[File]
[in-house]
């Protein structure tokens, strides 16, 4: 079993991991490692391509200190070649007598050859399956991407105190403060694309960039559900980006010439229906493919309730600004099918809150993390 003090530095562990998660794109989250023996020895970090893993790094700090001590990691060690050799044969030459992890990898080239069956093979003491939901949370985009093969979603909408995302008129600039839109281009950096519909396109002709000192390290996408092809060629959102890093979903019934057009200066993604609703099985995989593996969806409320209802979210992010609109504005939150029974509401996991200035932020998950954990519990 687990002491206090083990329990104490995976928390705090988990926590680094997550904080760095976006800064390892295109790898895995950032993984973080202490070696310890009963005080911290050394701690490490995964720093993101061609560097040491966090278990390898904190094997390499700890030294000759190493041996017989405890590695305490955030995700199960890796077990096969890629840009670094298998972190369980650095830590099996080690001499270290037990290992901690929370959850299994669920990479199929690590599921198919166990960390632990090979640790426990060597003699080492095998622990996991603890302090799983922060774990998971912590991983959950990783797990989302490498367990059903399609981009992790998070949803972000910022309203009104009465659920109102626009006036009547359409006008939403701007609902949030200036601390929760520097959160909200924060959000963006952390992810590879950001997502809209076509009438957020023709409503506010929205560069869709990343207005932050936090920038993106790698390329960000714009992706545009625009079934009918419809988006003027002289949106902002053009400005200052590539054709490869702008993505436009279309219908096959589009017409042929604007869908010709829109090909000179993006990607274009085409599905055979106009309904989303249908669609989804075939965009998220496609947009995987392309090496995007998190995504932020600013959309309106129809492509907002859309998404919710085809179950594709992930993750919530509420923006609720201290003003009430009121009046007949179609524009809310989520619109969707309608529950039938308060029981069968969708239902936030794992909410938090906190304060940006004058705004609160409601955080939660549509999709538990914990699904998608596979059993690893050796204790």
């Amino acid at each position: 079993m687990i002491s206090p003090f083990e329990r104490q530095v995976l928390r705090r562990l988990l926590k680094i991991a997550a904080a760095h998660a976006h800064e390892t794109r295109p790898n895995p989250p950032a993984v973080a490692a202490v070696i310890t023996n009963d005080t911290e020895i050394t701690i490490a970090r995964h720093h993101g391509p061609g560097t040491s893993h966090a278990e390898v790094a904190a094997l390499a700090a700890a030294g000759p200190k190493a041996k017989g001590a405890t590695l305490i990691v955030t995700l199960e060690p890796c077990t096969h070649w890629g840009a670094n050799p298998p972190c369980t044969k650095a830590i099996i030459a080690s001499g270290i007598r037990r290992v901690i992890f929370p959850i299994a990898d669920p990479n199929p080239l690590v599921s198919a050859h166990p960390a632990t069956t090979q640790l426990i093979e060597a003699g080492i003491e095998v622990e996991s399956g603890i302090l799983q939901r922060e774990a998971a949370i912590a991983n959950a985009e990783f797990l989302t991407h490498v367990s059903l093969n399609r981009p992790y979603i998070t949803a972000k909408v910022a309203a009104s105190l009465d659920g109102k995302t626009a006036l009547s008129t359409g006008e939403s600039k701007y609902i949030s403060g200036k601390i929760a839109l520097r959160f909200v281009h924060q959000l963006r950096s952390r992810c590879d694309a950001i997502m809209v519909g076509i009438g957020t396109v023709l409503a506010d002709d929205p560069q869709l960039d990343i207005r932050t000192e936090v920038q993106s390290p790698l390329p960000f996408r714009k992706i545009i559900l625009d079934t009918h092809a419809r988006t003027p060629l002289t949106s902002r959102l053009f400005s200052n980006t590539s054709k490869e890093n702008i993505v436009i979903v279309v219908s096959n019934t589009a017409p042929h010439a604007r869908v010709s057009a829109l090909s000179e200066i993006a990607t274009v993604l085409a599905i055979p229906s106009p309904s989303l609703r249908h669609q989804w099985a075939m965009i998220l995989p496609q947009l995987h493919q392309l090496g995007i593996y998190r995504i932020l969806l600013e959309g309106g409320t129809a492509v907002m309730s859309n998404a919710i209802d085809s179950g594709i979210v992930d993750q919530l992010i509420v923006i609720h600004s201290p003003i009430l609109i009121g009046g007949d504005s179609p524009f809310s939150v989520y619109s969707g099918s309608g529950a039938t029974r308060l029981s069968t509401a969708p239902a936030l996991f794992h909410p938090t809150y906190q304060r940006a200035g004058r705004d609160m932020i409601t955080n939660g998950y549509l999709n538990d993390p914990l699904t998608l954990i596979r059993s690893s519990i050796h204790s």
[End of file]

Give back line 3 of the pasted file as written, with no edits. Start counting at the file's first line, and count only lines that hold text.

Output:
């Amino acid at each position: 079993m687990i002491s206090p003090f083990e329990r104490q530095v995976l928390r705090r562990l988990l926590k680094i991991a997550a904080a760095h998660a976006h800064e390892t794109r295109p790898n895995p989250p950032a993984v973080a490692a202490v070696i310890t023996n009963d005080t911290e020895i050394t701690i490490a970090r995964h720093h993101g391509p061609g560097t040491s893993h966090a278990e390898v790094a904190a094997l390499a700090a700890a030294g000759p200190k190493a041996k017989g001590a405890t590695l305490i990691v955030t995700l199960e060690p890796c077990t096969h070649w890629g840009a670094n050799p298998p972190c369980t044969k650095a830590i099996i030459a080690s001499g270290i007598r037990r290992v901690i992890f929370p959850i299994a990898d669920p990479n199929p080239l690590v599921s198919a050859h166990p960390a632990t069956t090979q640790l426990i093979e060597a003699g080492i003491e095998v622990e996991s399956g603890i302090l799983q939901r922060e774990a998971a949370i912590a991983n959950a985009e990783f797990l989302t991407h490498v367990s059903l093969n399609r981009p992790y979603i998070t949803a972000k909408v910022a309203a009104s105190l009465d659920g109102k995302t626009a006036l009547s008129t359409g006008e939403s600039k701007y609902i949030s403060g200036k601390i929760a839109l520097r959160f909200v281009h924060q959000l963006r950096s952390r992810c590879d694309a950001i997502m809209v519909g076509i009438g957020t396109v023709l409503a506010d002709d929205p560069q869709l960039d990343i207005r932050t000192e936090v920038q993106s390290p790698l390329p960000f996408r714009k992706i545009i559900l625009d079934t009918h092809a419809r988006t003027p060629l002289t949106s902002r959102l053009f400005s200052n980006t590539s054709k490869e890093n702008i993505v436009i979903v279309v219908s096959n019934t589009a017409p042929h010439a604007r869908v010709s057009a829109l090909s000179e200066i993006a990607t274009v993604l085409a599905i055979p229906s106009p309904s989303l609703r249908h669609q989804w099985a075939m965009i998220l995989p496609q947009l995987h493919q392309l090496g995007i593996y998190r995504i932020l969806l600013e959309g309106g409320t129809a492509v907002m309730s859309n998404a919710i209802d085809s179950g594709i979210v992930d993750q919530l992010i509420v923006i609720h600004s201290p003003i009430l609109i009121g009046g007949d504005s179609p524009f809310s939150v989520y619109s969707g099918s309608g529950a039938t029974r308060l029981s069968t509401a969708p239902a936030l996991f794992h909410p938090t809150y906190q304060r940006a200035g004058r705004d609160m932020i409601t955080n939660g998950y549509l999709n538990d993390p914990l699904t998608l954990i596979r059993s690893s519990i050796h204790s």